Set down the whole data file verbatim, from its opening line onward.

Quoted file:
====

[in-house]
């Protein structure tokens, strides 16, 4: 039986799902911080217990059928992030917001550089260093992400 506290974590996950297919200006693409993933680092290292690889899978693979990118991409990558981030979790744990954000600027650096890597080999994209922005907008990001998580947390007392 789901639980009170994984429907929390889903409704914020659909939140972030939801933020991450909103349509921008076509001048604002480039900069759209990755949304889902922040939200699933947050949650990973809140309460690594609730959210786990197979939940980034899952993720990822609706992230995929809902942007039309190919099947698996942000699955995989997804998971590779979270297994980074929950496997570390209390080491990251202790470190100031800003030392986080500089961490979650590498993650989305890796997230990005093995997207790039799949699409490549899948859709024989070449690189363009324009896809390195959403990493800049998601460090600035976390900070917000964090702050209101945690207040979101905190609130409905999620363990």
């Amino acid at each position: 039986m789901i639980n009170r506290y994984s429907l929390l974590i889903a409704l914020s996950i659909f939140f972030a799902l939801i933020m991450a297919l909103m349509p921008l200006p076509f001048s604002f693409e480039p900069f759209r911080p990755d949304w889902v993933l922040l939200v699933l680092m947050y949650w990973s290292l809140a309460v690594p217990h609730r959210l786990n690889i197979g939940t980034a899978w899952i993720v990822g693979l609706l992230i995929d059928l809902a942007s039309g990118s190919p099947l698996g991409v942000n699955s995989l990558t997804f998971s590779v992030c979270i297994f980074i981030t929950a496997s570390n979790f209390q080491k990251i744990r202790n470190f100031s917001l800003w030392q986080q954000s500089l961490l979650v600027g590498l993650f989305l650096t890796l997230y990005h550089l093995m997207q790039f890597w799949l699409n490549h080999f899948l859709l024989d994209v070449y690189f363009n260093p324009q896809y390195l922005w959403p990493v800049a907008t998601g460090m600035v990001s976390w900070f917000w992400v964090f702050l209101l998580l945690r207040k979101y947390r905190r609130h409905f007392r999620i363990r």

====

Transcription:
[in-house]
């Protein structure tokens, strides 16, 4: 039986799902911080217990059928992030917001550089260093992400 506290974590996950297919200006693409993933680092290292690889899978693979990118991409990558981030979790744990954000600027650096890597080999994209922005907008990001998580947390007392 789901639980009170994984429907929390889903409704914020659909939140972030939801933020991450909103349509921008076509001048604002480039900069759209990755949304889902922040939200699933947050949650990973809140309460690594609730959210786990197979939940980034899952993720990822609706992230995929809902942007039309190919099947698996942000699955995989997804998971590779979270297994980074929950496997570390209390080491990251202790470190100031800003030392986080500089961490979650590498993650989305890796997230990005093995997207790039799949699409490549899948859709024989070449690189363009324009896809390195959403990493800049998601460090600035976390900070917000964090702050209101945690207040979101905190609130409905999620363990």
């Amino acid at each position: 039986m789901i639980n009170r506290y994984s429907l929390l974590i889903a409704l914020s996950i659909f939140f972030a799902l939801i933020m991450a297919l909103m349509p921008l200006p076509f001048s604002f693409e480039p900069f759209r911080p990755d949304w889902v993933l922040l939200v699933l680092m947050y949650w990973s290292l809140a309460v690594p217990h609730r959210l786990n690889i197979g939940t980034a899978w899952i993720v990822g693979l609706l992230i995929d059928l809902a942007s039309g990118s190919p099947l698996g991409v942000n699955s995989l990558t997804f998971s590779v992030c979270i297994f980074i981030t929950a496997s570390n979790f209390q080491k990251i744990r202790n470190f100031s917001l800003w030392q986080q954000s500089l961490l979650v600027g590498l993650f989305l650096t890796l997230y990005h550089l093995m997207q790039f890597w799949l699409n490549h080999f899948l859709l024989d994209v070449y690189f363009n260093p324009q896809y390195l922005w959403p990493v800049a907008t998601g460090m600035v990001s976390w900070f917000w992400v964090f702050l209101l998580l945690r207040k979101y947390r905190r609130h409905f007392r999620i363990r």